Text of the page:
How many times have you heard someone say “Have you seen the new Firebird?” Maybe it’s just me, but that seems to be a big portion of what I’ve been seeing and hearing lately. Two co-workers, who were previously diehard fans of both Specialized and Santa Cruz mountain bikes, sold their bikes and bought Firebirds nearly immediately after the Pivot Demo. It was almost disconcerting. Last year, when consumers were asked what brand of mountain bike they would buy for their next bike, more consumers responded with “Pivot” than any other bike brand.
I asked one of them “Why the Firebird? Is it really that good?” Meanwhile, in the back of my head, I was thinking about how much I love my Hightower and that NOTHING can be better than that. His answer was this: “Without question, it climbs better than my Stumpy. And it was even better on the descent!”
I couldn’t believe him. I’ve had a Mojo HD and grew to understand why DW link bikes get such accolades in the climbing department, but to hear that a 170mm bike climbed better than a Stumpy, my Hightower, and a Bronson seemed like a stretch. He also said that while being a long-travel machine, the sub-17″ chainstays and long front-center made the bike insanely playful on the descent.
Here’s some statistics I dug up that help explain why Pivot’s new Firebird is gaining so much heat:
- Pivot’s insanely stiff DH influenced geometry and frame stiffness
- 16.95″ (430mm) chainstays (holy smokes… we’re getting into some crazy numbers here)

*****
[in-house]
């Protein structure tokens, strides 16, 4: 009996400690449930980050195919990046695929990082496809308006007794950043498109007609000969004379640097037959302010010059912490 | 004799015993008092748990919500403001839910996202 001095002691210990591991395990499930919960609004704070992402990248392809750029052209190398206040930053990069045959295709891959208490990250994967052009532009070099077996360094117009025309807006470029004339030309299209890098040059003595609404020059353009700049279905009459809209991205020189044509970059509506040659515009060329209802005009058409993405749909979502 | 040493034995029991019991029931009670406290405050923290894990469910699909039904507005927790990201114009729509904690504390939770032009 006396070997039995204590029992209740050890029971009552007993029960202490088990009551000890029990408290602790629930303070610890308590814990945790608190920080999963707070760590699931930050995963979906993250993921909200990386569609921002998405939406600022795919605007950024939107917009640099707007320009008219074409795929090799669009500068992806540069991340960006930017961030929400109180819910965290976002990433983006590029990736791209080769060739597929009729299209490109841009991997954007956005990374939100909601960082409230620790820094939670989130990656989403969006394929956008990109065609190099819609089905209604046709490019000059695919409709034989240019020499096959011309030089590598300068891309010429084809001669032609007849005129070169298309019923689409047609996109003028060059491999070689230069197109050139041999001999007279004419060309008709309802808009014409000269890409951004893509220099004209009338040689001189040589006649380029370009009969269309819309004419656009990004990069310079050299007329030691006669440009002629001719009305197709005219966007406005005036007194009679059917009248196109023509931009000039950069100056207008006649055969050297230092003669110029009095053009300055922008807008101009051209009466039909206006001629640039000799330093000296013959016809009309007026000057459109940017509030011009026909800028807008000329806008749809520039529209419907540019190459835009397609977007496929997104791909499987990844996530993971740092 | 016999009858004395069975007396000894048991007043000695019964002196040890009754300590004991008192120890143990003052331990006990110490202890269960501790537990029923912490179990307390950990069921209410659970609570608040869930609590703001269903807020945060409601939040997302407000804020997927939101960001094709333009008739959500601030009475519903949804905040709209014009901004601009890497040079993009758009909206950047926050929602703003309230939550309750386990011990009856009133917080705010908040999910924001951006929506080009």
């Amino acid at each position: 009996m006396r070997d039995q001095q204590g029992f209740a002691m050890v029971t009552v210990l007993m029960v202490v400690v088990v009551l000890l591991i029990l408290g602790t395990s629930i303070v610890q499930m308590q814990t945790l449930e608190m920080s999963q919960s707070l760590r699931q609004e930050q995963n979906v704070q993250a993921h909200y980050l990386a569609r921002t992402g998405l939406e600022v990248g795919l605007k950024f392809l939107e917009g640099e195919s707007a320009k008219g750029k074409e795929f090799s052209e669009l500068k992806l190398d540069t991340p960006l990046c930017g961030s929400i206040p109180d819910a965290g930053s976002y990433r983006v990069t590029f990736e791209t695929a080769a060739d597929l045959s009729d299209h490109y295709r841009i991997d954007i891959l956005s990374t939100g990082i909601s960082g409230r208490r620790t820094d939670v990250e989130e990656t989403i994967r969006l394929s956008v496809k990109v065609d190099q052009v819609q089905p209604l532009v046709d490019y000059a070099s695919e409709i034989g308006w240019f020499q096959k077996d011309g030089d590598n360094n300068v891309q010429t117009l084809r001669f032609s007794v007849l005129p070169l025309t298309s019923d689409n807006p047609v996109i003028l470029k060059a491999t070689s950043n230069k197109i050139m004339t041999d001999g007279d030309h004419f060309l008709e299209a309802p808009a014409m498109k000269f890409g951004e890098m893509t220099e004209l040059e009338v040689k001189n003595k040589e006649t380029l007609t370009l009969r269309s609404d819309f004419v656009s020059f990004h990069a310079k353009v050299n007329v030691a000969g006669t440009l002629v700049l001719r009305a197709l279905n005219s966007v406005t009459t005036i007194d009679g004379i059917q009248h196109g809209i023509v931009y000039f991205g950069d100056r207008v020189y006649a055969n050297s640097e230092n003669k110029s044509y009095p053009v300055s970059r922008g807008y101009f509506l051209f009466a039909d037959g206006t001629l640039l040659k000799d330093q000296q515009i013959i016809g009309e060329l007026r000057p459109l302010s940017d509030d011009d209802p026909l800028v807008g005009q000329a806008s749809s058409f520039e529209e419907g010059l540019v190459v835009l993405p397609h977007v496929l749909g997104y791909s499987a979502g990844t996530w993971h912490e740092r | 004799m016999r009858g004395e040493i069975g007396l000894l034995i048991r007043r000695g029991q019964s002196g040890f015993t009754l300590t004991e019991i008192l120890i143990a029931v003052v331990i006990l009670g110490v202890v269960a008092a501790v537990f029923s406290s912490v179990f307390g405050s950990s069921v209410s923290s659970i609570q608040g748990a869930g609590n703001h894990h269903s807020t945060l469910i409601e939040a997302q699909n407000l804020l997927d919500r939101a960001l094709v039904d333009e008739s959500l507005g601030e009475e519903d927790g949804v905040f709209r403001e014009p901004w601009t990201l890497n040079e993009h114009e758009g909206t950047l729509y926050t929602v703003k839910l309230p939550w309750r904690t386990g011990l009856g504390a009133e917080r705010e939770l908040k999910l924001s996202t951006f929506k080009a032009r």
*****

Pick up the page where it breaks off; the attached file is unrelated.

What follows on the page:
- 170mm DW-link suspension (it climbs like magic)
- Fox Float X2 shock Boost spacing front and rear (bring on the stiffness)
- Internal cable routing (because everybody loves a clean-looking bike)
- Front derailleur compatibility (not everyone’s willing to go 1x yet)
As Pivot says it, “The Firebird features some of the longest reach measurements in the sport, combined with super-short, 16.95”chainstays. The resulting long front-center keeps the front wheel in contact with the trail on the ups and gives the Firebird a perfectly balanced, highly capable technical climbing ability over rough terrain.
When descending, the Firebird’s long and low geometry puts the rider “in” the bike for increased stability at high speeds and on steep technical challenges, while the short chainstay measurements provide a maneuverable, dynamic ride that makes it easy to put the bike where you want it.”
Based on my co-workers’ smiles and rave reviews, the Firebird sounds like it’s a lot more than just hype! Top it off, Pivot’s got a Firebird for everyone; the Firebird comes in a large variety of build kits to suit a wide range of budgets and experience levels.